Kosovo Lies and Dacic’s good cop/bad cop Routine

May the real Dačić please stand up?


In my home country Luxembourg, there is a traditional hopping procession (Sprangprëssioun) in the town of Echternach Tuesdays after Pentecost. It involves more than 10,000 people in a slow procession with  that takes two steps forward and one back.
Ivica Dačić’s statements in recent weeks about about Kosovo remind a lot of this dance–Two steps forward, one back. Last week, Dačić stated that “[f]or 10 years, Kosovo was taboo. No one could officially tell the truth…  Tales were told; lies were told that Kosovo is ours…the Serbian president cannot go to Kosovo, nor the prime minister, nor ministers, nor the police or army. Serbs can only leave Kosovo. That’s how much Kosovo is ours and what our constitution and laws mean there.” Just later the same day he noted that Serbia would not give up Kosovo for a date to begin EU accession talks: “Serbia showed the will for a compromise in the talks with Priština authorities. We don`t have anything else to propose except the Kosovo independence and we will never do it. Everyone must know one thing: we won`t give up on our legitimate interests just to get a date for the start of EU membership. Don`t count on it”  Of course, such contradictory statements did evoke some comments and questions about what Dačić really meant.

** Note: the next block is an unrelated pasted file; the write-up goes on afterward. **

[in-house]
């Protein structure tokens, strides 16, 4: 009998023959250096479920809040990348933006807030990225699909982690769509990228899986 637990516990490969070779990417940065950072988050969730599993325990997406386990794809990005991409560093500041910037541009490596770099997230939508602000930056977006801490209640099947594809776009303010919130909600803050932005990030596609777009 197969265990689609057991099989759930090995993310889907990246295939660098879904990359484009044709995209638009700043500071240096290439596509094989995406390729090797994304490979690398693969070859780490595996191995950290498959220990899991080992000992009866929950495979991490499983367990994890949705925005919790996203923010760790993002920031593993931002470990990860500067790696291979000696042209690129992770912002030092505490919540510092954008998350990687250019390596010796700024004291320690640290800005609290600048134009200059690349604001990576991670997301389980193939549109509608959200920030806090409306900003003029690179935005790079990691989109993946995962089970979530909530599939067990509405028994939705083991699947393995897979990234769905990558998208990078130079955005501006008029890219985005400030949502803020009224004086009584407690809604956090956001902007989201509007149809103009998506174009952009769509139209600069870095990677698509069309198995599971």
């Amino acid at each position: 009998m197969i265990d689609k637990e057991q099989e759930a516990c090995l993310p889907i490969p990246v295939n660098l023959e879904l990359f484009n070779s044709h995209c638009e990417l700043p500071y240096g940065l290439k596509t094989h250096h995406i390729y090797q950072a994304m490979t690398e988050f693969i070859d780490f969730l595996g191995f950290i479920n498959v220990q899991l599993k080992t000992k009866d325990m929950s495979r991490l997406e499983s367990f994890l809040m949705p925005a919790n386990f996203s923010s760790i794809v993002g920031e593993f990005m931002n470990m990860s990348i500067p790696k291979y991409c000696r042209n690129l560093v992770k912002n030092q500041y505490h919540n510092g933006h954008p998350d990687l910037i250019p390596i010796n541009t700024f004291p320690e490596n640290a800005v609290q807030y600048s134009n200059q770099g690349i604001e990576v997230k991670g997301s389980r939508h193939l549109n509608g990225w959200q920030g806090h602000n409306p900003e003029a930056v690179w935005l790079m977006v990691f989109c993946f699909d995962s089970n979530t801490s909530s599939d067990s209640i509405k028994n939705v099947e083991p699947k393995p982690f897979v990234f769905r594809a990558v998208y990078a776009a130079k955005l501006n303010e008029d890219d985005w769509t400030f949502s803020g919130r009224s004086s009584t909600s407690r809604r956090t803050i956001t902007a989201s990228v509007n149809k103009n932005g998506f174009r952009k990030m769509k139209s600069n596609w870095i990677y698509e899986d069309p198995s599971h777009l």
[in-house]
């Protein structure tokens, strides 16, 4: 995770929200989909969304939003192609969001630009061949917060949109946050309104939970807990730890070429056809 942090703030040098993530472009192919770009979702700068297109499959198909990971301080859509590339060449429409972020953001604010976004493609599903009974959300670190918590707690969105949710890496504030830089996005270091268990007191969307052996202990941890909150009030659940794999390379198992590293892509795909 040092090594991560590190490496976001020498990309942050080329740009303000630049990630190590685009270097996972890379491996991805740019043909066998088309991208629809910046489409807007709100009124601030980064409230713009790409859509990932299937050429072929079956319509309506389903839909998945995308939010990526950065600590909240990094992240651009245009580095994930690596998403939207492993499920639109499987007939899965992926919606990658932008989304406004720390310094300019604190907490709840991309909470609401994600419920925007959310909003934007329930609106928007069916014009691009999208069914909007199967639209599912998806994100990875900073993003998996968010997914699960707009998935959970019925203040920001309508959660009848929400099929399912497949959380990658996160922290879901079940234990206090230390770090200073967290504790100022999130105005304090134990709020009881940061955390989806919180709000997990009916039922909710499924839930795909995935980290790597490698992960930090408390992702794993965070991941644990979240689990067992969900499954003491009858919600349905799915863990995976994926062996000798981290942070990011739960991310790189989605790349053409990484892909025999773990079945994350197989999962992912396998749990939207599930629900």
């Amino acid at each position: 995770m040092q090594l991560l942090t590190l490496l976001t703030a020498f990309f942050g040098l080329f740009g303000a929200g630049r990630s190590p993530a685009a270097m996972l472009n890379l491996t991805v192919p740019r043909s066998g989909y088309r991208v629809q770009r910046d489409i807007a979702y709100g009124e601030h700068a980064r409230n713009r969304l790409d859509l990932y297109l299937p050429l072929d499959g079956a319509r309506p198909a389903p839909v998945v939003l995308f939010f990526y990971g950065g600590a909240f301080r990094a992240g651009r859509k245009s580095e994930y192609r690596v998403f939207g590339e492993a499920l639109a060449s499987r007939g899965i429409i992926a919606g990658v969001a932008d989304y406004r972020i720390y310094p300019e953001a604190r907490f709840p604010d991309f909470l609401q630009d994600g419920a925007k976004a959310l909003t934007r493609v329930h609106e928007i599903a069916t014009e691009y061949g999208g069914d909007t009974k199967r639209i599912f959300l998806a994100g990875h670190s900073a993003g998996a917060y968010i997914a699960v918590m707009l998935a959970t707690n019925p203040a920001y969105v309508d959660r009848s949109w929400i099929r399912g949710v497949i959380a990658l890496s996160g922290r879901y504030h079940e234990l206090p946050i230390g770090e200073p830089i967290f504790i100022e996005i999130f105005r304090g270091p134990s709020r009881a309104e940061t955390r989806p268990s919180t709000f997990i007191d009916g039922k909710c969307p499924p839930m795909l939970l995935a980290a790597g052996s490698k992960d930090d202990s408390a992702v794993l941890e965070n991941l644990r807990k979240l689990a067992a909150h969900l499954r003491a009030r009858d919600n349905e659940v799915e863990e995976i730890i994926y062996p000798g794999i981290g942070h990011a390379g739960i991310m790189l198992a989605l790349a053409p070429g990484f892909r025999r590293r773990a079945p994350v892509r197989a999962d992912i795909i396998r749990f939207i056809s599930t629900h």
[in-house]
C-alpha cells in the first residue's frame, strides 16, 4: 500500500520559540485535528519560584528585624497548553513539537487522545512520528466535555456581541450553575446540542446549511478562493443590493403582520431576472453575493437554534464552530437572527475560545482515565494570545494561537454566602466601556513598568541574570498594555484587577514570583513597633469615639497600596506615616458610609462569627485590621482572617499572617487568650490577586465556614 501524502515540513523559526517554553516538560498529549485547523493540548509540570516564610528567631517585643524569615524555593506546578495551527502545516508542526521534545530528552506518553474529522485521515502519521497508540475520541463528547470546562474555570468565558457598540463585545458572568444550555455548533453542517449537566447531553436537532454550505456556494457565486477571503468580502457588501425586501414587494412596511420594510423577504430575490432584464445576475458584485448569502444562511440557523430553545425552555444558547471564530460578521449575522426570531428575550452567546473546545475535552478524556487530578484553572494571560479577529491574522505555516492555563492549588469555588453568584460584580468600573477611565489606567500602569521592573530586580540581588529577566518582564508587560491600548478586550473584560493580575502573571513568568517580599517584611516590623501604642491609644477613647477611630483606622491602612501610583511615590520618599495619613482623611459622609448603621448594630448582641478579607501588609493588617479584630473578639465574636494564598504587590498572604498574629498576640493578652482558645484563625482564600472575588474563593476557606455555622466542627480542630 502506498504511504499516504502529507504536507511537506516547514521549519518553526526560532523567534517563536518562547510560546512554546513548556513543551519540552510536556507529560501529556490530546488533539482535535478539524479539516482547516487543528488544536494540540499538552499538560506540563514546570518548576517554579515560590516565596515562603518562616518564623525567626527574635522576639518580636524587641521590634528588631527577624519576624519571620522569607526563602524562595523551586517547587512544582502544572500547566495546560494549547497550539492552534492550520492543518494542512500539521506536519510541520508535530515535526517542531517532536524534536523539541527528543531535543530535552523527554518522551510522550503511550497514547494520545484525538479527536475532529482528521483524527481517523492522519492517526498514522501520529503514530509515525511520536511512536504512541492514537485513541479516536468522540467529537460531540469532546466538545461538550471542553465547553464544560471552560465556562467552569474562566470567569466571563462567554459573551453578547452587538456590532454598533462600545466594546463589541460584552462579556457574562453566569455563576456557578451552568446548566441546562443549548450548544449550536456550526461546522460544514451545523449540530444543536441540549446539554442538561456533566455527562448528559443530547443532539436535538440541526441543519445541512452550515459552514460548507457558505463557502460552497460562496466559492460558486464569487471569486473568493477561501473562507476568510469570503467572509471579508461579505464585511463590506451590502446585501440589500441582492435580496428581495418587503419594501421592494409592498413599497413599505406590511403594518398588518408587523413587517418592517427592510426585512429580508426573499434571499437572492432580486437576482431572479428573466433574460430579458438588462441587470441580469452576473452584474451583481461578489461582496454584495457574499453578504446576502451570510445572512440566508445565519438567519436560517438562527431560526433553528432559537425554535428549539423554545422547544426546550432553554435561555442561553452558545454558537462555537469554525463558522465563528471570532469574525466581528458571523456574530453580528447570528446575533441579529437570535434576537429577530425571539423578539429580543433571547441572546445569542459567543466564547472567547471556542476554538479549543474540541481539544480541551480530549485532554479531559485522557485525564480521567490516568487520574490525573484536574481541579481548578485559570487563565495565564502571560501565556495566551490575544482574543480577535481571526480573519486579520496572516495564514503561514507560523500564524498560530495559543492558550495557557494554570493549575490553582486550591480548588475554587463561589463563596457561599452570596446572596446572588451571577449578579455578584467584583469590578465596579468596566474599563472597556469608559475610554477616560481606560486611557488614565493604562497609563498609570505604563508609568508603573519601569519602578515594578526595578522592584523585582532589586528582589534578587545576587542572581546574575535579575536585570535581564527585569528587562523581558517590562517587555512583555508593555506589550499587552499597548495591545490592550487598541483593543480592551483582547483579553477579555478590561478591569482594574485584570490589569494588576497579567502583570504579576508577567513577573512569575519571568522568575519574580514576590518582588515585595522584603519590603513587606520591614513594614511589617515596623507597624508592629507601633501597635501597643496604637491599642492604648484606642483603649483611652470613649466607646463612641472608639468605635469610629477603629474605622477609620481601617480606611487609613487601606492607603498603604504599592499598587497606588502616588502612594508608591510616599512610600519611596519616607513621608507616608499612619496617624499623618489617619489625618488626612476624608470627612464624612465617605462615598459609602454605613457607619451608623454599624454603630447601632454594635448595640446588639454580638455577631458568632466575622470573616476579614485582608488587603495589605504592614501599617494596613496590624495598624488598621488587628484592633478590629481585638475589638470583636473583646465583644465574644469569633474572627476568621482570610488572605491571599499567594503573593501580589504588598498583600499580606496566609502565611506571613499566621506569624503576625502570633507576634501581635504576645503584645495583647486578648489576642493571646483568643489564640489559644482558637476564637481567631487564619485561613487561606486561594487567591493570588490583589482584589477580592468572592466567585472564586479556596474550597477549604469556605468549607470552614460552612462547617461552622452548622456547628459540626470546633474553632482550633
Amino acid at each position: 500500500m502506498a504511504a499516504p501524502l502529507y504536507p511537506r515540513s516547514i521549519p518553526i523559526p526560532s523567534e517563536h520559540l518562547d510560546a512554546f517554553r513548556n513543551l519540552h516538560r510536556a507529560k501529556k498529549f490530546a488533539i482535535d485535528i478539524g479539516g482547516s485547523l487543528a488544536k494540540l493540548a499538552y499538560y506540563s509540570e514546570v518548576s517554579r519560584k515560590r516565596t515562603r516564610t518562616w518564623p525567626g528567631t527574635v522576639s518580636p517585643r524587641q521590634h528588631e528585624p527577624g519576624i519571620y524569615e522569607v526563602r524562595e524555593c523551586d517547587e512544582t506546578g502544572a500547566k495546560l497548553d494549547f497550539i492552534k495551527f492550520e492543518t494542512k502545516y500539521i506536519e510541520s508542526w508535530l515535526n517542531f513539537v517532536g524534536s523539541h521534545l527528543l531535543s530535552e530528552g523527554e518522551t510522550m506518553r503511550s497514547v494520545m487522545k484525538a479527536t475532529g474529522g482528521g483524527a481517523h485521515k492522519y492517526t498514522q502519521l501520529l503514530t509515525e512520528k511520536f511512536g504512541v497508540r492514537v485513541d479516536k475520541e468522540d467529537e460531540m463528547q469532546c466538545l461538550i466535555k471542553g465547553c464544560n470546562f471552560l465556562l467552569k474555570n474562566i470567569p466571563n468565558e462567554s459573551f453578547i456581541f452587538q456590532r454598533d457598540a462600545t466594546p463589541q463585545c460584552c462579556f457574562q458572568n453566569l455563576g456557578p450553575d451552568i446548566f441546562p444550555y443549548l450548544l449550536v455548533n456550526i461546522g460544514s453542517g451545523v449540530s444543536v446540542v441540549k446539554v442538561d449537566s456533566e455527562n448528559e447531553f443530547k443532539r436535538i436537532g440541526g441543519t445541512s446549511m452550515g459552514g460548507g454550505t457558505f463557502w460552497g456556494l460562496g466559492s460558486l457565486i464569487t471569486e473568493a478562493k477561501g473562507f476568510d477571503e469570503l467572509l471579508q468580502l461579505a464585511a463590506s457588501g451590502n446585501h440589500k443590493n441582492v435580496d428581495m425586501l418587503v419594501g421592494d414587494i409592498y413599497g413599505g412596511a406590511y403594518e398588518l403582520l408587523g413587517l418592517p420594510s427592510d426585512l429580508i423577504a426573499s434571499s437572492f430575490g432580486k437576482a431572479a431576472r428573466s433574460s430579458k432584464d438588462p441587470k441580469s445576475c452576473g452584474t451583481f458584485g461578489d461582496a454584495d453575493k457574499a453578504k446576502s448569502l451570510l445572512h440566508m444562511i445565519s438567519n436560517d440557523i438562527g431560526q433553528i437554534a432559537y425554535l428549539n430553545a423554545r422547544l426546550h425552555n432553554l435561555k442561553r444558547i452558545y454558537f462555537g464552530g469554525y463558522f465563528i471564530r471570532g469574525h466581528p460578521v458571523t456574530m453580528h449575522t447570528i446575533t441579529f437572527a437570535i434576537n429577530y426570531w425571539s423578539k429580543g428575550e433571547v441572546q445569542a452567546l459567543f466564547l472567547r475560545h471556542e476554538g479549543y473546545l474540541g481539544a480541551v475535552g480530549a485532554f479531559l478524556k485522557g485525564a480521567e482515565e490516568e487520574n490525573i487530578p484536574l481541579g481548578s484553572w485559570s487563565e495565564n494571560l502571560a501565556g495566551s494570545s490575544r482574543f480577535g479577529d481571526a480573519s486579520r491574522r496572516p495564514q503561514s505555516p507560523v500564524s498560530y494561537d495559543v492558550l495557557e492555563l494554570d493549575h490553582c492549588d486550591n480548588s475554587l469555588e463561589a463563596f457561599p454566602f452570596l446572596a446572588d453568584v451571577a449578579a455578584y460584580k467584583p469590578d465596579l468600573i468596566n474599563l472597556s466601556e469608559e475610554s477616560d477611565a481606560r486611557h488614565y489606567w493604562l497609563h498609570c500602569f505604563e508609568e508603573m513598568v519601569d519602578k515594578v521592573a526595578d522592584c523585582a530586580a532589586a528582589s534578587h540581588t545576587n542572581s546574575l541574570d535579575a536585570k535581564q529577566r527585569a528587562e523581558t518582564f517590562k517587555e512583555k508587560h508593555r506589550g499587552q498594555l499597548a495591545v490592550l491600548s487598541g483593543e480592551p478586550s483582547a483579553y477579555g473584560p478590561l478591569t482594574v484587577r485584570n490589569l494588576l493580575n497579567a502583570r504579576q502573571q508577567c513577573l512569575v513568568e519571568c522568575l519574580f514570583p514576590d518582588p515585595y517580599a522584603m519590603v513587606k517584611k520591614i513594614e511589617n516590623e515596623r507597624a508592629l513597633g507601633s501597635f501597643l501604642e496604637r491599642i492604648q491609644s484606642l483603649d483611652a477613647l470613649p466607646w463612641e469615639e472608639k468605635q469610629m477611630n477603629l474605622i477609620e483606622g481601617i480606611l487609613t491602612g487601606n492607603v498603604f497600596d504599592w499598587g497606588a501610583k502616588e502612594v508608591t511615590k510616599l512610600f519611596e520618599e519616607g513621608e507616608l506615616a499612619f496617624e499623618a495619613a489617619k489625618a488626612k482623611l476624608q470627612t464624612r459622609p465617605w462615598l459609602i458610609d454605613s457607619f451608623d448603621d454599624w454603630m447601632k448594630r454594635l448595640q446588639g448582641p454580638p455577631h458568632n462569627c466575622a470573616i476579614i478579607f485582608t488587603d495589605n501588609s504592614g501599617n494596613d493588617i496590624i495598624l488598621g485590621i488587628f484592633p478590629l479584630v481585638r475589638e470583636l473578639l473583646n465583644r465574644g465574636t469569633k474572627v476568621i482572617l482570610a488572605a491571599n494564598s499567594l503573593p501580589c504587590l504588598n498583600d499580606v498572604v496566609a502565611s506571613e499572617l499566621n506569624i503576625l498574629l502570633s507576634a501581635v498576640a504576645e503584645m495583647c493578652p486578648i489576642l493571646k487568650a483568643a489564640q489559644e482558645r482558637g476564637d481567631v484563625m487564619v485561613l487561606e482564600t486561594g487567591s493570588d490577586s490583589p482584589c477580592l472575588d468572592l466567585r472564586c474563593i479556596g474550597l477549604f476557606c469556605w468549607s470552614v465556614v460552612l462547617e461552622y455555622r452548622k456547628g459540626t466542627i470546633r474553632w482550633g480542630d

It mostly means that Dačić seems to be well in tune with public opinion or at least is following them closely. Just as he made is flip-flopping statements, B92 published a new survey that suggest that his position is a good reflection of popular opinion. Not only does a majority consider him to be the best negotiator (61% approve and only 26% think a different negotiator would do a better job. Among the alternatives only Vučić is able to have some support), they also seem to share his views. A clear majority of 63% think Kosovo is independent, mirroring Dačić first statement. At the same time, most (65%) would be willing to forgo EU membership if a return of Kosovo to Serbian rule were possible (28% take the opposite view), reflecting Dačić’s second position.